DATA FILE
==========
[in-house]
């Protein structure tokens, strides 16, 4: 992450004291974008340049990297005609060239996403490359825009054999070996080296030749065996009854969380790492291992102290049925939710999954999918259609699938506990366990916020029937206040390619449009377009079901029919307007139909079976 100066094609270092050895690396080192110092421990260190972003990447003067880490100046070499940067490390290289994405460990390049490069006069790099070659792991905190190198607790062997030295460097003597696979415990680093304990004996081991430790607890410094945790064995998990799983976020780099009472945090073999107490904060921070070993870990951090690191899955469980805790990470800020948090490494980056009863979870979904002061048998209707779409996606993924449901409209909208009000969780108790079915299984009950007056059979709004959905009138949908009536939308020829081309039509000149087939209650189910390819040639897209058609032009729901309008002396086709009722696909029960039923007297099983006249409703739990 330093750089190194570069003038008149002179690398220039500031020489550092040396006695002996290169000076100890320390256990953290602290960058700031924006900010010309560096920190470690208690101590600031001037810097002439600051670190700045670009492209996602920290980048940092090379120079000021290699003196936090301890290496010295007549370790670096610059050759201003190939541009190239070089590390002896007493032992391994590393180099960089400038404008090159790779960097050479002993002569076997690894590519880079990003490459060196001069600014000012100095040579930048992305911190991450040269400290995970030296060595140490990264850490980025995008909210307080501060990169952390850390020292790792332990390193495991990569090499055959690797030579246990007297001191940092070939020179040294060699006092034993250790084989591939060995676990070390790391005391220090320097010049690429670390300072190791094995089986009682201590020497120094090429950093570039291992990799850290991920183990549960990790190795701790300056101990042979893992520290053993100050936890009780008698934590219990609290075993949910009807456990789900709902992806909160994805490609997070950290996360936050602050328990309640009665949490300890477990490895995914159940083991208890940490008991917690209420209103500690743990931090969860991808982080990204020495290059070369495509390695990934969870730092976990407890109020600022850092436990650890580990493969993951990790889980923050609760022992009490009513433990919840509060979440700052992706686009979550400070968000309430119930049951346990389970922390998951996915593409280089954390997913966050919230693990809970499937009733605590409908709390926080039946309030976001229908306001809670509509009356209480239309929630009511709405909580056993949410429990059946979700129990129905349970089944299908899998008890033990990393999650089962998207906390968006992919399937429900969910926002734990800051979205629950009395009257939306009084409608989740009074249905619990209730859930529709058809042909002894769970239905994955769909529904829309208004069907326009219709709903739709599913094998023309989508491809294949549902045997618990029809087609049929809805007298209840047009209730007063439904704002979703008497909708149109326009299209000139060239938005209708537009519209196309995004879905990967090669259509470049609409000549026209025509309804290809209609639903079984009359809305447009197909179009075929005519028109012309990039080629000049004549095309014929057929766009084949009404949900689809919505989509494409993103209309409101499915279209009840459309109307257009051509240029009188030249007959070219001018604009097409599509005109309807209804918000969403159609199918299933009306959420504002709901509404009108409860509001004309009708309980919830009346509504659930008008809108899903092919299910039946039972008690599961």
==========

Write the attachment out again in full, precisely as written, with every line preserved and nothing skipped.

[in-house]
């Protein structure tokens, strides 16, 4: 992450004291974008340049990297005609060239996403490359825009054999070996080296030749065996009854969380790492291992102290049925939710999954999918259609699938506990366990916020029937206040390619449009377009079901029919307007139909079976 100066094609270092050895690396080192110092421990260190972003990447003067880490100046070499940067490390290289994405460990390049490069006069790099070659792991905190190198607790062997030295460097003597696979415990680093304990004996081991430790607890410094945790064995998990799983976020780099009472945090073999107490904060921070070993870990951090690191899955469980805790990470800020948090490494980056009863979870979904002061048998209707779409996606993924449901409209909208009000969780108790079915299984009950007056059979709004959905009138949908009536939308020829081309039509000149087939209650189910390819040639897209058609032009729901309008002396086709009722696909029960039923007297099983006249409703739990 330093750089190194570069003038008149002179690398220039500031020489550092040396006695002996290169000076100890320390256990953290602290960058700031924006900010010309560096920190470690208690101590600031001037810097002439600051670190700045670009492209996602920290980048940092090379120079000021290699003196936090301890290496010295007549370790670096610059050759201003190939541009190239070089590390002896007493032992391994590393180099960089400038404008090159790779960097050479002993002569076997690894590519880079990003490459060196001069600014000012100095040579930048992305911190991450040269400290995970030296060595140490990264850490980025995008909210307080501060990169952390850390020292790792332990390193495991990569090499055959690797030579246990007297001191940092070939020179040294060699006092034993250790084989591939060995676990070390790391005391220090320097010049690429670390300072190791094995089986009682201590020497120094090429950093570039291992990799850290991920183990549960990790190795701790300056101990042979893992520290053993100050936890009780008698934590219990609290075993949910009807456990789900709902992806909160994805490609997070950290996360936050602050328990309640009665949490300890477990490895995914159940083991208890940490008991917690209420209103500690743990931090969860991808982080990204020495290059070369495509390695990934969870730092976990407890109020600022850092436990650890580990493969993951990790889980923050609760022992009490009513433990919840509060979440700052992706686009979550400070968000309430119930049951346990389970922390998951996915593409280089954390997913966050919230693990809970499937009733605590409908709390926080039946309030976001229908306001809670509509009356209480239309929630009511709405909580056993949410429990059946979700129990129905349970089944299908899998008890033990990393999650089962998207906390968006992919399937429900969910926002734990800051979205629950009395009257939306009084409608989740009074249905619990209730859930529709058809042909002894769970239905994955769909529904829309208004069907326009219709709903739709599913094998023309989508491809294949549902045997618990029809087609049929809805007298209840047009209730007063439904704002979703008497909708149109326009299209000139060239938005209708537009519209196309995004879905990967090669259509470049609409000549026209025509309804290809209609639903079984009359809305447009197909179009075929005519028109012309990039080629000049004549095309014929057929766009084949009404949900689809919505989509494409993103209309409101499915279209009840459309109307257009051509240029009188030249007959070219001018604009097409599509005109309807209804918000969403159609199918299933009306959420504002709901509404009108409860509001004309009708309980919830009346509504659930008008809108899903092919299910039946039972008690599961």